"It's much more nerve-wracking", says Lee, who has never been to a festival before. "At Bestival we'll be able to see the faces in the crowd and they'll be dancing too. It won't be a typical ballet audience at all." Unlike their well-behaved, seat-bound auditorium counterparts, if they're not keen on what they're seeing, festival-goers are likely to vote with their feet. Not to mention the odd boo or flung pint glass. Nothing daunted, Sadler's Wells performed Act II of Swan Lake on the lake stage at this year's Latitude festival and Ballet Black and the Royal Opera House also brought new work to Suffolk.
Bestival, though, will be the first time a ballet has been set to dance music. The six-strong cast will perform to tracks more often heard in clubs than at the Coliseum, in an upbeat mix which moves from epic (Faithless) to electro (Daft Punk) via a little Jacko and the theme tune from The Thunderbirds. In short, precisely the kind of quirky, fun tunes the notoriously hedonistic Bestival crowd will appreciate.
In keeping with the space theme of this year's festival, which will see the fields overrun by little green men, silver-clad cyber babes and Star Wars characters, the dancers have put together a futuristic take on the usual tights-and-tutu look. The girls will wear white-hooped mini-dresses and silver caps, and the boys will be bare-chested, in white cargo shorts with flashing green sunglasses. Both will start the set in extraordinary headpieces – towering long, white wigs, studded with coloured LEDs for the girls and Daft Punk-style robot masks for the boys.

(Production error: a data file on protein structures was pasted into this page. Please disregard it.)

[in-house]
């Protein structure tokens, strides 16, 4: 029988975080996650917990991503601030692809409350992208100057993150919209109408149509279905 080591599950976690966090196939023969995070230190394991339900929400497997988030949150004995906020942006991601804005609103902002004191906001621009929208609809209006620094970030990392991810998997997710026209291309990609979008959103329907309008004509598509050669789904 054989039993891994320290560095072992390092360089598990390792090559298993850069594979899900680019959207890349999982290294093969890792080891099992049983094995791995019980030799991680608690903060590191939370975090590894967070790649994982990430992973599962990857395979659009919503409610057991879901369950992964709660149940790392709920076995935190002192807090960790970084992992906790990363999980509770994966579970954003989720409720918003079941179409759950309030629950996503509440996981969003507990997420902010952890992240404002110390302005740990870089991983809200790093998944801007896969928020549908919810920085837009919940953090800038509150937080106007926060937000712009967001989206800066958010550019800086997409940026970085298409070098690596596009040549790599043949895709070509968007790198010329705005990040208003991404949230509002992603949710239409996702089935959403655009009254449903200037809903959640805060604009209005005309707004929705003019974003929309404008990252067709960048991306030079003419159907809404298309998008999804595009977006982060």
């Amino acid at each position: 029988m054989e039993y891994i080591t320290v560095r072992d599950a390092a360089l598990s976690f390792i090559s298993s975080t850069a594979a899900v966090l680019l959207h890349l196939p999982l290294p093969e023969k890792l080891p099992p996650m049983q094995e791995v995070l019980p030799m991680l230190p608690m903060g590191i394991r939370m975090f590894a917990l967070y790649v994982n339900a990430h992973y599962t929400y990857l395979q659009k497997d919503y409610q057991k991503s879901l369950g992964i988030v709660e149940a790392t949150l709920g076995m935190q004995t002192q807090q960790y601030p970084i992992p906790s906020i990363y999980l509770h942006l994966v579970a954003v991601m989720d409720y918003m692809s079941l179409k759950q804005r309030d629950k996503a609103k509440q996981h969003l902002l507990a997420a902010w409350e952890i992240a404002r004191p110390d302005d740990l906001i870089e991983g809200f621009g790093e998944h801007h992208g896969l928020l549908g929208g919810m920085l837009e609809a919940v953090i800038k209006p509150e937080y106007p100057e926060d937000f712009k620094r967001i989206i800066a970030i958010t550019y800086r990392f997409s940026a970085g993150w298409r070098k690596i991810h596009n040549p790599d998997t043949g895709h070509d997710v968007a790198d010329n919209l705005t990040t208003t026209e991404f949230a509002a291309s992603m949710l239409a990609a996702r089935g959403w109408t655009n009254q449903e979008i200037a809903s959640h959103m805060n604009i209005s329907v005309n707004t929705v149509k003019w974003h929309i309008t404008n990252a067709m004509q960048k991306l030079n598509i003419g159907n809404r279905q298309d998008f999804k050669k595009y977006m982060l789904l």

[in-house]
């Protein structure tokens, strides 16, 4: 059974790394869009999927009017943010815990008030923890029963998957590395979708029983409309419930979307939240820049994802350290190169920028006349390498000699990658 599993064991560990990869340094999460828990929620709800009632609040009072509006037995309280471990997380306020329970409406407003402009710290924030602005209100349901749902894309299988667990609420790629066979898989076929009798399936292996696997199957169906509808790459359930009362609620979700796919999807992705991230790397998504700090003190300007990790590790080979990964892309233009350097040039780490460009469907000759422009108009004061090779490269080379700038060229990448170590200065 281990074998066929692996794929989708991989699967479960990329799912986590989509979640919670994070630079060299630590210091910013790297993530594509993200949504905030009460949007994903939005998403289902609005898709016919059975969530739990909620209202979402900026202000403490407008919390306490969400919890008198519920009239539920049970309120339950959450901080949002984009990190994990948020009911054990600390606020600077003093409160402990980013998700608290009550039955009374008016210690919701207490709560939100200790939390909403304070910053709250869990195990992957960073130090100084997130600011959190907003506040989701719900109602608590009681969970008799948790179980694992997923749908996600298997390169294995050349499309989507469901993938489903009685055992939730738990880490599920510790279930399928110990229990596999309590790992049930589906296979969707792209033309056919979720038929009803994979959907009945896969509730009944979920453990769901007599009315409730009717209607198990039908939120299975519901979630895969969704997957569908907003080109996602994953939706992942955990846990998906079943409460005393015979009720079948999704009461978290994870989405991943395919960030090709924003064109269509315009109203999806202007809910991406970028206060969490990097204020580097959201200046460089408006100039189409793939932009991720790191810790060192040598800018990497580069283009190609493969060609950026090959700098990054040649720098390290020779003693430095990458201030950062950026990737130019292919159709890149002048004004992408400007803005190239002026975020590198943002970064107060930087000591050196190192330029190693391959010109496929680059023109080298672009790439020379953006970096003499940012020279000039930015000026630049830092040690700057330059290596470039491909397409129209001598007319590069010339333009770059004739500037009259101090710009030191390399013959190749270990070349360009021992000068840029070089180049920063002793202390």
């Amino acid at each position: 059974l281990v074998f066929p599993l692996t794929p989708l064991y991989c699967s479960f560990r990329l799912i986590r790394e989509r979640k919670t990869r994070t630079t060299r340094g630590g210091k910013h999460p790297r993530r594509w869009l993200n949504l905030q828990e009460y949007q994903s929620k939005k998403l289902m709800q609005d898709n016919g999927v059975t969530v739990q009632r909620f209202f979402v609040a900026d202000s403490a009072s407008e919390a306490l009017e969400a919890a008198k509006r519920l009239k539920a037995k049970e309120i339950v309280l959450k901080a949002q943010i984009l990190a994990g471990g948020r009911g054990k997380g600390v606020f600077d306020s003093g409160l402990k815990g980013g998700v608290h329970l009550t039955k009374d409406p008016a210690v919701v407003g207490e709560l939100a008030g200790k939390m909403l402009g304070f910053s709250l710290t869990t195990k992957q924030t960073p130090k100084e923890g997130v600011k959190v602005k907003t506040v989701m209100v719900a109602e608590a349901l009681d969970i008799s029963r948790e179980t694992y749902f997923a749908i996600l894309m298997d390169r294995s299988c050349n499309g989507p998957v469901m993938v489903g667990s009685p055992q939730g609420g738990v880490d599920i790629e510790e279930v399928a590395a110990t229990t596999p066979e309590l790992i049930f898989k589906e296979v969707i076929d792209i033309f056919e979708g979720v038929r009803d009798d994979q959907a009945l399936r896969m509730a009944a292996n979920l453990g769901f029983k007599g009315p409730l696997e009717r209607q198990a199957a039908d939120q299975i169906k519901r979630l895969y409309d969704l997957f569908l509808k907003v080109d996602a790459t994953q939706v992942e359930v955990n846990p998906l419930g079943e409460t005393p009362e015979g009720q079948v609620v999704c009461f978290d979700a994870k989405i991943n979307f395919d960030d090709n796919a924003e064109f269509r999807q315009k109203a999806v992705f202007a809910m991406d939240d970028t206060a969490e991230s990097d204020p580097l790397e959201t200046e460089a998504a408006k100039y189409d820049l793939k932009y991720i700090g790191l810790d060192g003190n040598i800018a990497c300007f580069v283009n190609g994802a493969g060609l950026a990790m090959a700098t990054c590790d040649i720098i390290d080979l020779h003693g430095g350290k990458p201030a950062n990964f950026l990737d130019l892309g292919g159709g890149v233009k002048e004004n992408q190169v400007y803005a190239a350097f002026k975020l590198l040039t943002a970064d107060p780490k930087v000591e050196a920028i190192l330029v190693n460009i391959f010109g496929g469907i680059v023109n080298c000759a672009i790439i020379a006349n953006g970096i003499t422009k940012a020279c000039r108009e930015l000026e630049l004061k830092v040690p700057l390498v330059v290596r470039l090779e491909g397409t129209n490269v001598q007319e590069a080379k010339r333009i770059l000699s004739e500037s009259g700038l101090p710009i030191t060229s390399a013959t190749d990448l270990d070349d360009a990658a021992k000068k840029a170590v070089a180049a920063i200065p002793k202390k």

Their Bestival appearance is a culture clash in more ways than one. The piece is built around a "ballet vocabulary": the ballerinas are on pointe, there are lifts, leaps and pirouettes, and the Thunderbirds section owes more than a little to Le Corsaire, albeit executed at a heightened pace to keep step with the increased bpm. Lee has also brought in Richard Essien, a B-boy she spotted performing in a club dance battle, who has added his own flavour to the piece with some pop and lock, breakdancing and robotic dancing. "It's been quite difficult, making it merge", admits Lee. "I'm not going to make Richard do ballet. And we're so drilled and trained, everything always has to be exactly the same as the girl in front. With B-boys, there are lots of improvised moves. To go on stage and not know what I'm doing next would be terrifying for me."
Aged 26 and in her eighth year at ENB, Lee has become the company's go-to girl for their more unusual projects, as well as dancing some of the most demanding classical roles in the repertoire. This month alone, she will dance in Ballets Russes on tour in Barcelona, and at Bestival, before taking up the powerful role of Myrtha, Queen of the Wilis ("the one who makes all the men who stray into the forest dance until they die") in the company's autumn tour of Giselle. She has also choreographed Ballet Rocks, a short ballet to music by Bloc Party with costumes by the fashion designer Giles Deacon for Sky Arts, and last year's A Beautiful Game, based on memorable moments in football history with England strips for costumes and routines riffing around on-and-off pitch antics from Maradona's "hand of God" to Gazza in the dentist's chair. The company also performed with Take That at 2007's Concert for Diana, in a Busby Berkeley showgirl routine, in stockings, lacy leotards and swimming caps.
The Bestival piece is a labour of love, rehearsed at night after long days in the studio practising pliés and fouettés. "For any dancer doing these outside projects, it gets your mind going", says Lee. "We're used to doing set pieces, so it wakes everything up again."
It's not just the dancers who can be revitalised by these hybrid experiments. A festival-goer might have his or her first taste of ballet, while ballet lovers are introduced to new music. Whether performed for the plush stalls or a muddy field, there's plenty of room for both.